Rots: Sure, but epigenetics is offering more than RNAi. Epigenetics is about reprogramming the genome, whereas with RNAi the construct has to be continuously present to lower the RNA in cell. OK, I’ll admit that we are not quite “there” yet for epigenetic editing but we can’t ignore the promise that it can result in sustained gene repression or activation. We are making rapid progress and more will come as we get to understand epigenetics better.

I get the impression that a lot hinges on getting the right effector and that no-one really understands the rules behind what a given effector does. Can you predict beforehand, what effector is right for the task at hand?

Rots: Yes, in general if you want to down regulate a gene, you know what effector to use. Same with up-regulation. There are exceptions but, in general, it is easy to know, which class of effector to use for your particular application. What is more difficult to predict is, which effector domain will turn out to be potent enough for a given heterochromatin context and which one to use, to keep the epigenome being reprogrammed over the long term.

Are epigenetic edits really completely inheritable?

Rots: In theory, yes. All daughter cells should inherit the marks, assuming the maintenance machinery is in place. When DNA is copied, DNA methyltransferases search for methylation and when they find it on one strand, they put methylation marks on other strands as well.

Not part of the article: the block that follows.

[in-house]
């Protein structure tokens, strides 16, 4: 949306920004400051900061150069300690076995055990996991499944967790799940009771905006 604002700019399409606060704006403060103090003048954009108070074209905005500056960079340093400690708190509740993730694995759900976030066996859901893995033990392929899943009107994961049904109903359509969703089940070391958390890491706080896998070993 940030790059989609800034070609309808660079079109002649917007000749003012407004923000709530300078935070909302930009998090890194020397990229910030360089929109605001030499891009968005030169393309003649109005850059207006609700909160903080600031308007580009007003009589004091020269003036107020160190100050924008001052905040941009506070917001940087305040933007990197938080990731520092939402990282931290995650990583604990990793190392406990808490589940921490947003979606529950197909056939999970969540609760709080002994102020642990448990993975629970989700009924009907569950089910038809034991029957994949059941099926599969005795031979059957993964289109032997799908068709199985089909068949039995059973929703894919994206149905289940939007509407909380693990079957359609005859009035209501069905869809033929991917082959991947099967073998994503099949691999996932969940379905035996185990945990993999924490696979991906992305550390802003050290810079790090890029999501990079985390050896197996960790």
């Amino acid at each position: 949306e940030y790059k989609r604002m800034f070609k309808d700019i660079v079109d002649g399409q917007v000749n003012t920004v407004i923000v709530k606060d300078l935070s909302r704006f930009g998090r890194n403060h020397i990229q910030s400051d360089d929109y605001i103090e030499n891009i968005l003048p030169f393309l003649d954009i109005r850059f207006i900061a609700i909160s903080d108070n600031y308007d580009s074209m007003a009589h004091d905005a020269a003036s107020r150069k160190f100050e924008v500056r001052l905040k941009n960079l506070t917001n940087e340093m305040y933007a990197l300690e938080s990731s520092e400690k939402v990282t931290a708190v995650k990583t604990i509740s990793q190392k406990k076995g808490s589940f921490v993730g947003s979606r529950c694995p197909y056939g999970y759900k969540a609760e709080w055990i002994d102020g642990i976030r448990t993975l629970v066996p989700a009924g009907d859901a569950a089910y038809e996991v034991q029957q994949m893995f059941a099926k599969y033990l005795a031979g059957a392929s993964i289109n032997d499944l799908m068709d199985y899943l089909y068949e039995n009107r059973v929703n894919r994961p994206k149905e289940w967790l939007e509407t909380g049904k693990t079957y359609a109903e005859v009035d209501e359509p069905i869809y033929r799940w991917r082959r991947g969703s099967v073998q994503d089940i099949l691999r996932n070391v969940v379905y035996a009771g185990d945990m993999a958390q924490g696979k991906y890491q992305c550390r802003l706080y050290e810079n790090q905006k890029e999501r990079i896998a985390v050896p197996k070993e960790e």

That’s the theory. But in practice?

Rots: There are actually only two papers that have looked at the sustainability. One found methylation was inherited, the other not – so it seems to be context dependent. What we need at this point, is systematic research into heritability in different heterochromatin contexts.

CRISPR/Cas was chosen by the journal, Science, as the Method of the Year in 2015 and it clearly is having a huge impact. Will epigenetic editing be as hot as genome editing?

Rots: Yes, although of course you are not asking the right person! But I can honestly say that interest in epigenetic editing is growing fast. When I first published on editing in 2012, and even before I got my first grant in 2006/7 on this topic, it was a hard job to convince people of its importance. People thought that epigenetics is not instructive and that it is only a cell’s way to remember its expression profile. There was also the view that if a gene is not expressed, it is because it is not accessible. I had to show that if the reason the gene is not expressed is because of its heterochromatin context, then we could actually get it to re-express. That was not thought possible at the time. Now, there are strong labs publishing big impact papers in journals like Nature Biotechnology.

If any of our readers wants to have a go, what hints and tips can you give them?

Rots: Just have a go! The protocols are all settled. gRNA is so cheap, you should just order 20 or so and see which ones work the best. I was going to say it is just trial and error but, truly, it is so successful that error doesn't even enter into it!

Last Changed: 28.11.2016